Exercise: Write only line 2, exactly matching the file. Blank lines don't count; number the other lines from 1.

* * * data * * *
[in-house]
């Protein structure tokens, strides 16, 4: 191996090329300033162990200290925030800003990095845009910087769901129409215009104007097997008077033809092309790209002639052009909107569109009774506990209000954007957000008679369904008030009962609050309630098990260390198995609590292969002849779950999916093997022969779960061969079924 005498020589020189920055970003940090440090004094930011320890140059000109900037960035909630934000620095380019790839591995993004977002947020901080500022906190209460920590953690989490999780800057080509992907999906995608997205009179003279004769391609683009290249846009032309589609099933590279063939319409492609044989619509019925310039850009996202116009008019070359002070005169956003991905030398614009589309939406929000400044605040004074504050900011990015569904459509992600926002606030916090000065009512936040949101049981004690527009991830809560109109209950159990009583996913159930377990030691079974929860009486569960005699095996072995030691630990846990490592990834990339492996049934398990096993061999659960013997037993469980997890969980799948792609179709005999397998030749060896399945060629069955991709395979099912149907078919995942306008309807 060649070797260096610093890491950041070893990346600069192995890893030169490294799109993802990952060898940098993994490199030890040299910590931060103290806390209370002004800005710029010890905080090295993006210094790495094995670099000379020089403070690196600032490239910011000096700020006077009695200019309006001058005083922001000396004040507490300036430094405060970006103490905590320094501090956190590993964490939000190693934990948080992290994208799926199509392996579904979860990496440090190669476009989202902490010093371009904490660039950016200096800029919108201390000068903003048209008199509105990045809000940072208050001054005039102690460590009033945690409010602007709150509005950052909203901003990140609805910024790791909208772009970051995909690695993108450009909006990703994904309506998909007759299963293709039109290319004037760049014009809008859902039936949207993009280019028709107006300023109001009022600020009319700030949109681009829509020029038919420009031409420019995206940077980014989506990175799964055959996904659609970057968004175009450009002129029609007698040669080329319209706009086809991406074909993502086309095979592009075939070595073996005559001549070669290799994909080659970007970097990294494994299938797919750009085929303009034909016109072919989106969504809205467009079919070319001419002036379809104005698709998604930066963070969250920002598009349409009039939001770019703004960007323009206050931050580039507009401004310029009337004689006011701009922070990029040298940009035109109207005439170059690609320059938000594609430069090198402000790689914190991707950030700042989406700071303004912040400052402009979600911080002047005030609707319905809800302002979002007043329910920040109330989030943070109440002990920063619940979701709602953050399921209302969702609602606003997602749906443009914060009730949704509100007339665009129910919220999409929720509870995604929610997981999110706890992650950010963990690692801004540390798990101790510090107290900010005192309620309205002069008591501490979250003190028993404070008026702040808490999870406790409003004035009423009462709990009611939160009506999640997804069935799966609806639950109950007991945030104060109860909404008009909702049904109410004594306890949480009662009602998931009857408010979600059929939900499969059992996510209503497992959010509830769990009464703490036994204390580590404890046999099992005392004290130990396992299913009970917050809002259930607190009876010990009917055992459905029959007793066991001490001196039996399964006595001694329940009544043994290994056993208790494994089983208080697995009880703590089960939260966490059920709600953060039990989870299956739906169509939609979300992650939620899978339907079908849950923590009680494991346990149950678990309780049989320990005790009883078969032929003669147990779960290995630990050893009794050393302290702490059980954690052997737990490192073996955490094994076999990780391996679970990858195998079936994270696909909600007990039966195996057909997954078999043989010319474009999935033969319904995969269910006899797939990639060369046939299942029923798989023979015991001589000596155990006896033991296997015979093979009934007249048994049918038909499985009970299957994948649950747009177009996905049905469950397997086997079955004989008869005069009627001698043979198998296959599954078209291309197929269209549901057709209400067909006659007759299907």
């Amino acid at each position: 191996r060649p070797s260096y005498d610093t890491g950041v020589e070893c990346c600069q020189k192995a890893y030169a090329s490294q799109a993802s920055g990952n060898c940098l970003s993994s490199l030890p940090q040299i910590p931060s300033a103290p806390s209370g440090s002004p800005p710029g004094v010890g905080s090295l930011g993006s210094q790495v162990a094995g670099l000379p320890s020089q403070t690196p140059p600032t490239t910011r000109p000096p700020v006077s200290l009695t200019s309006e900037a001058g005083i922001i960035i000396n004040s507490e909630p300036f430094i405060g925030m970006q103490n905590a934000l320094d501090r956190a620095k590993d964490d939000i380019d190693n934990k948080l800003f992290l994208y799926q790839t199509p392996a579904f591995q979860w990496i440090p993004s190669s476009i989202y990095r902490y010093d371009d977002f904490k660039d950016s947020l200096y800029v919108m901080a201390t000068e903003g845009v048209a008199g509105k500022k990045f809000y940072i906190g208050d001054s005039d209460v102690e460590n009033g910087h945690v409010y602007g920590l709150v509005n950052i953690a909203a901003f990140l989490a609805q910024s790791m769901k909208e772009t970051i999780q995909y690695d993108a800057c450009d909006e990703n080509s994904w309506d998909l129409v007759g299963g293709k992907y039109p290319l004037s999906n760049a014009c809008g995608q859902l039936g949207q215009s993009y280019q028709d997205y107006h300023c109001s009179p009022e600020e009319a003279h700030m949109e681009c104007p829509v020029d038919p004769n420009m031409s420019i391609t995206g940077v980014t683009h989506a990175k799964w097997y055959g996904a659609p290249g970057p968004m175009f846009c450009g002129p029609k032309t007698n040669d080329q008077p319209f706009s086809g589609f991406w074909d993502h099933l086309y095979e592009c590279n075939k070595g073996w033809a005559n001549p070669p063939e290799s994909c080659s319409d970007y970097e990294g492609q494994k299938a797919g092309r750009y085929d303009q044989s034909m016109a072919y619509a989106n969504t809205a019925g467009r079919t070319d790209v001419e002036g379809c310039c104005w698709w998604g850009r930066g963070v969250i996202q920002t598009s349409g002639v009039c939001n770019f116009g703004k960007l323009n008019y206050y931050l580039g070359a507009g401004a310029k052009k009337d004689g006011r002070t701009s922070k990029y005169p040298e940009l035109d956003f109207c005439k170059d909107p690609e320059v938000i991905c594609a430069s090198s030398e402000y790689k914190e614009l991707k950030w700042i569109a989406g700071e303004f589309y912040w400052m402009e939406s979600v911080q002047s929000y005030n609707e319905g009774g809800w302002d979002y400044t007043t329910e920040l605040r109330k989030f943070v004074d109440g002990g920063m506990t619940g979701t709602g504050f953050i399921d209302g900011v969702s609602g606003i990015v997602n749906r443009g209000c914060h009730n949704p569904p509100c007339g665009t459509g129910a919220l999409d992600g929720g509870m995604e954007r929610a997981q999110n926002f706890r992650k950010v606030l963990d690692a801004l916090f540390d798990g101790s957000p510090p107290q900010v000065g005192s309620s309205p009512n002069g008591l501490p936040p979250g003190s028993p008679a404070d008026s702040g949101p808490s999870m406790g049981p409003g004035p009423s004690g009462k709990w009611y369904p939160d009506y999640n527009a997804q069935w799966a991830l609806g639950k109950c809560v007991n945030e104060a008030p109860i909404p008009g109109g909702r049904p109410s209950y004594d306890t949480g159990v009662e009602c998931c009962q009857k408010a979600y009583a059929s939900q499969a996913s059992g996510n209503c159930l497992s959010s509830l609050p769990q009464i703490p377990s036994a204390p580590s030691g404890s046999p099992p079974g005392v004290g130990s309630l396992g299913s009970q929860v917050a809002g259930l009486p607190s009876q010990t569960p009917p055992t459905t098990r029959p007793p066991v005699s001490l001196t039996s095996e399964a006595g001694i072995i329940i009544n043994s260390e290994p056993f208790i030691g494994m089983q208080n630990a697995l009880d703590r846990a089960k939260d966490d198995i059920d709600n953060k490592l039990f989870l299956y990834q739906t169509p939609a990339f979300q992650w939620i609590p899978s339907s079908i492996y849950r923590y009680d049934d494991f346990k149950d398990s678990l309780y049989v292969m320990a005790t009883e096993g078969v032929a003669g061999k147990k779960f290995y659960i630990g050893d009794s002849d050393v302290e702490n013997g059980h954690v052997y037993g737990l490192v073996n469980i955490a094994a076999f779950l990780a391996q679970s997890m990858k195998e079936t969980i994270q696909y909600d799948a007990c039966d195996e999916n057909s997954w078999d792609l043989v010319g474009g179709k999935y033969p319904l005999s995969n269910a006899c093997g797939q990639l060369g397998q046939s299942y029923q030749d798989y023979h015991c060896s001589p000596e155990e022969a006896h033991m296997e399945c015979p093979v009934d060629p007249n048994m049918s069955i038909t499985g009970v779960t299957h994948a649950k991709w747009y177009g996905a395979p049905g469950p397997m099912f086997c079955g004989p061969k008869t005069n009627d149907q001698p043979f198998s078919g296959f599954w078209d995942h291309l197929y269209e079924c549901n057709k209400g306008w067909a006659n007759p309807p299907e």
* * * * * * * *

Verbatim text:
């Protein structure tokens, strides 16, 4: 191996090329300033162990200290925030800003990095845009910087769901129409215009104007097997008077033809092309790209002639052009909107569109009774506990209000954007957000008679369904008030009962609050309630098990260390198995609590292969002849779950999916093997022969779960061969079924 005498020589020189920055970003940090440090004094930011320890140059000109900037960035909630934000620095380019790839591995993004977002947020901080500022906190209460920590953690989490999780800057080509992907999906995608997205009179003279004769391609683009290249846009032309589609099933590279063939319409492609044989619509019925310039850009996202116009008019070359002070005169956003991905030398614009589309939406929000400044605040004074504050900011990015569904459509992600926002606030916090000065009512936040949101049981004690527009991830809560109109209950159990009583996913159930377990030691079974929860009486569960005699095996072995030691630990846990490592990834990339492996049934398990096993061999659960013997037993469980997890969980799948792609179709005999397998030749060896399945060629069955991709395979099912149907078919995942306008309807 060649070797260096610093890491950041070893990346600069192995890893030169490294799109993802990952060898940098993994490199030890040299910590931060103290806390209370002004800005710029010890905080090295993006210094790495094995670099000379020089403070690196600032490239910011000096700020006077009695200019309006001058005083922001000396004040507490300036430094405060970006103490905590320094501090956190590993964490939000190693934990948080992290994208799926199509392996579904979860990496440090190669476009989202902490010093371009904490660039950016200096800029919108201390000068903003048209008199509105990045809000940072208050001054005039102690460590009033945690409010602007709150509005950052909203901003990140609805910024790791909208772009970051995909690695993108450009909006990703994904309506998909007759299963293709039109290319004037760049014009809008859902039936949207993009280019028709107006300023109001009022600020009319700030949109681009829509020029038919420009031409420019995206940077980014989506990175799964055959996904659609970057968004175009450009002129029609007698040669080329319209706009086809991406074909993502086309095979592009075939070595073996005559001549070669290799994909080659970007970097990294494994299938797919750009085929303009034909016109072919989106969504809205467009079919070319001419002036379809104005698709998604930066963070969250920002598009349409009039939001770019703004960007323009206050931050580039507009401004310029009337004689006011701009922070990029040298940009035109109207005439170059690609320059938000594609430069090198402000790689914190991707950030700042989406700071303004912040400052402009979600911080002047005030609707319905809800302002979002007043329910920040109330989030943070109440002990920063619940979701709602953050399921209302969702609602606003997602749906443009914060009730949704509100007339665009129910919220999409929720509870995604929610997981999110706890992650950010963990690692801004540390798990101790510090107290900010005192309620309205002069008591501490979250003190028993404070008026702040808490999870406790409003004035009423009462709990009611939160009506999640997804069935799966609806639950109950007991945030104060109860909404008009909702049904109410004594306890949480009662009602998931009857408010979600059929939900499969059992996510209503497992959010509830769990009464703490036994204390580590404890046999099992005392004290130990396992299913009970917050809002259930607190009876010990009917055992459905029959007793066991001490001196039996399964006595001694329940009544043994290994056993208790494994089983208080697995009880703590089960939260966490059920709600953060039990989870299956739906169509939609979300992650939620899978339907079908849950923590009680494991346990149950678990309780049989320990005790009883078969032929003669147990779960290995630990050893009794050393302290702490059980954690052997737990490192073996955490094994076999990780391996679970990858195998079936994270696909909600007990039966195996057909997954078999043989010319474009999935033969319904995969269910006899797939990639060369046939299942029923798989023979015991001589000596155990006896033991296997015979093979009934007249048994049918038909499985009970299957994948649950747009177009996905049905469950397997086997079955004989008869005069009627001698043979198998296959599954078209291309197929269209549901057709209400067909006659007759299907």